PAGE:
Academic journal article The Canadian Journal of Higher Education

Quality Enhancement: Teaching Preparation for Graduate Teaching Assistants

Academic journal article The Canadian Journal of Higher Education

Quality Enhancement: Teaching Preparation for Graduate Teaching Assistants

Article excerpt

Graduate teaching assistants (GTAs) occupy a unique position in teaching and learning in higher education. Typically, individuals arrive at graduate school already socialized into disciplinary ways of knowing. GTA pedagogical professional development offers opportunities for GTAs to engage with current "best practices" and different pedagogical ways of knowing, and to initiate new and innovative practices. Research has demonstrated that as content knowledge and expertise develop, experienced instructors do not always recognize the ways that their expertise (e.g., how they organize materials or knowledge) can interfere with student learning (Ambrose, Bridges, DiPietro, Lovett, & Norman, 2010). GTAs are therefore well positioned to scaffold learning for content novices such as undergraduate students. The teaching preparation and pedagogical development of GTAs is not just a resource to support learning; in fact, the teaching and instructional skills that GTAs acquire can be transferred to professional domains outside academia (Osborne, Carpenter, Burnett, Rolheiser, & Korpan, 2014; Rose, 2012). GTA professional development has never been just training to fulfill a particular niche or to achieve a singular goal such as teaching; however, the current post-secondary climate of accountability and quality enhancement does bring the goals and purposes of GTA professional development into view.

In current practice, quality assurance and quality enhancement are being differentiated in terms of focus. Quality assurance, like summative evaluation or quantitative methodology, has an outcome focus. On the other hand, quality enhancement, like formative evaluation or qualitative methodology, has a process focus (Kinzie, 2013). An argument can be made for suggesting that neither approach is better or worse than the other; instead, it is important to reflect on the alignment between the approach and goals, which includes the processes. An approach that focuses on both outcome and process, the whole of a project, "promotes deeper understanding of the nature of complex change" (Fleming, 2013, p. 22). To promote quality enhancement more fully, perhaps it is time to give significant consideration to how we frame research, in terms of aligning the goal (outcome/ process) with the methodology, rather than focusing on the limitations of each piece of research. Similar to research and teaching, quality enhancement is not like ticking off boxes on a checklist; rather, it is a process of ethical judgments, questions, and meaning (Moss & Petrie, 2006). Readers will see throughout this special issue a variety of methods that help to address "enhancing the quality of graduate student teaching."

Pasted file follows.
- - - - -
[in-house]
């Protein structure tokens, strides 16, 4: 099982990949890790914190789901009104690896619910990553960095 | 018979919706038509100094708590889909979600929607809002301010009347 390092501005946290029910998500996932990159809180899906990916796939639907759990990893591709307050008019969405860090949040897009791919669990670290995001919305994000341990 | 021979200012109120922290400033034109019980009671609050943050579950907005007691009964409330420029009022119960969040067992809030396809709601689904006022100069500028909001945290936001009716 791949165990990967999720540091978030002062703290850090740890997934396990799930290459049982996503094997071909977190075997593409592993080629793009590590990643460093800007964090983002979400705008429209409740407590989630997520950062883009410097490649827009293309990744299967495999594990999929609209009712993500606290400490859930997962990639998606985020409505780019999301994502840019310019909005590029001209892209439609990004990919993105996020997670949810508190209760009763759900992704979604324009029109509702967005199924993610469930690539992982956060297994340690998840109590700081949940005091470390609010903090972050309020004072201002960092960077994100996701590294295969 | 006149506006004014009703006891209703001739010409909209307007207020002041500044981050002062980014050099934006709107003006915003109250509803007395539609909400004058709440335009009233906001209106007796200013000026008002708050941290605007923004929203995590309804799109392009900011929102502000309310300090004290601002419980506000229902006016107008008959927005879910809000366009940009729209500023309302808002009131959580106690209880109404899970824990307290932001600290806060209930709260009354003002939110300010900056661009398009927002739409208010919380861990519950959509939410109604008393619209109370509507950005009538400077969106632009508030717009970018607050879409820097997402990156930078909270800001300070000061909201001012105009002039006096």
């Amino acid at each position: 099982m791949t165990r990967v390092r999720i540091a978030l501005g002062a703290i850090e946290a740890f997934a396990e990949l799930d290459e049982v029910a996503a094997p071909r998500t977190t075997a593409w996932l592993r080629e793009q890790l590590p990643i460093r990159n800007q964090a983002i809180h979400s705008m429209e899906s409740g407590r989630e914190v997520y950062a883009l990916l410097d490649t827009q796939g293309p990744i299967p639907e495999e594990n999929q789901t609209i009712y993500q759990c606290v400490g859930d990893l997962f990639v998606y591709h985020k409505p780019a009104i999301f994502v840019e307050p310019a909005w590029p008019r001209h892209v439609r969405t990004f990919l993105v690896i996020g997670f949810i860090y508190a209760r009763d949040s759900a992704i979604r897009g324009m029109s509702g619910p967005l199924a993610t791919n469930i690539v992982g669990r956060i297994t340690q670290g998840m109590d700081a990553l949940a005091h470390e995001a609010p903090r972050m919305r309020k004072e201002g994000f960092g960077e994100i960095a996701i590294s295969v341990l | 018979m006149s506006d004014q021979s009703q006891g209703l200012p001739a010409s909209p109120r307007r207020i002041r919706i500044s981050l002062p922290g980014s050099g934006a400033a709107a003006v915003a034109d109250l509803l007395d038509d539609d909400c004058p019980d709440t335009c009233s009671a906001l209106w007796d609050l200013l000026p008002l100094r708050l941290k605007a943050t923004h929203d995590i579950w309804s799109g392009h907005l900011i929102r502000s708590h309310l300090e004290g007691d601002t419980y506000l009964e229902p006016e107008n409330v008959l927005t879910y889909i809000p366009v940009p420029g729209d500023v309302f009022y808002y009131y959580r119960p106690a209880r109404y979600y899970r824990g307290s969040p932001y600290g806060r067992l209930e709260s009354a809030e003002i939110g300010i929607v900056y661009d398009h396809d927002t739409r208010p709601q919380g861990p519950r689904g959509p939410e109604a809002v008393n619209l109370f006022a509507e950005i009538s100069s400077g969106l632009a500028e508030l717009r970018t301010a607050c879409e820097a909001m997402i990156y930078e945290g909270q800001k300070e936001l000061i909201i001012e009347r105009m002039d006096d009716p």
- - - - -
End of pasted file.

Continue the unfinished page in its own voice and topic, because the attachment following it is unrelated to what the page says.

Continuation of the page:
Through these papers, readers will learn about the use of reflective practice, feedback, mentorship, and engagement in teaching practice-each of which are qualities recognized as fostering learning. It is evident from the research contained in this volume that the aforementioned components are indicators of the processes that enhance GTA teaching and professional development.

The value of the experience of teaching is highlighted throughout the manuscripts, whether this experience is gleaned in an online environment (Sheffield, McSweeney, & Panych), as part of a role-play activity (Lekhi & Nussbaum), via micro-teaching (Meadows, Olsen, Dimitrov, & Dawson; Troop, Wallar, & Aspenlieder), or through independent course instruction (Starr & DeMartini). The importance and central role of feedback and reflective practice to effective teaching is evident in the works across this special issue, particularly feedback, and reflections that feed back into the teaching and learning processes (Parker, Ashe, Boersma, Hicks, & Bennett).

The Papers

The first paper in this special issue, "Exploring Future Teachers' Awareness, Competence, Confidence, and Attitudes Towards Teaching Online: Incorporating the Blended/ Online Experience into a Teaching and Learning in Higher Education Course for Graduate Students" (Sheffield, McSweeney, & Panych), addresses an area of graduate student development that has previously been unexplored-how to prepare graduate students to teach online. …

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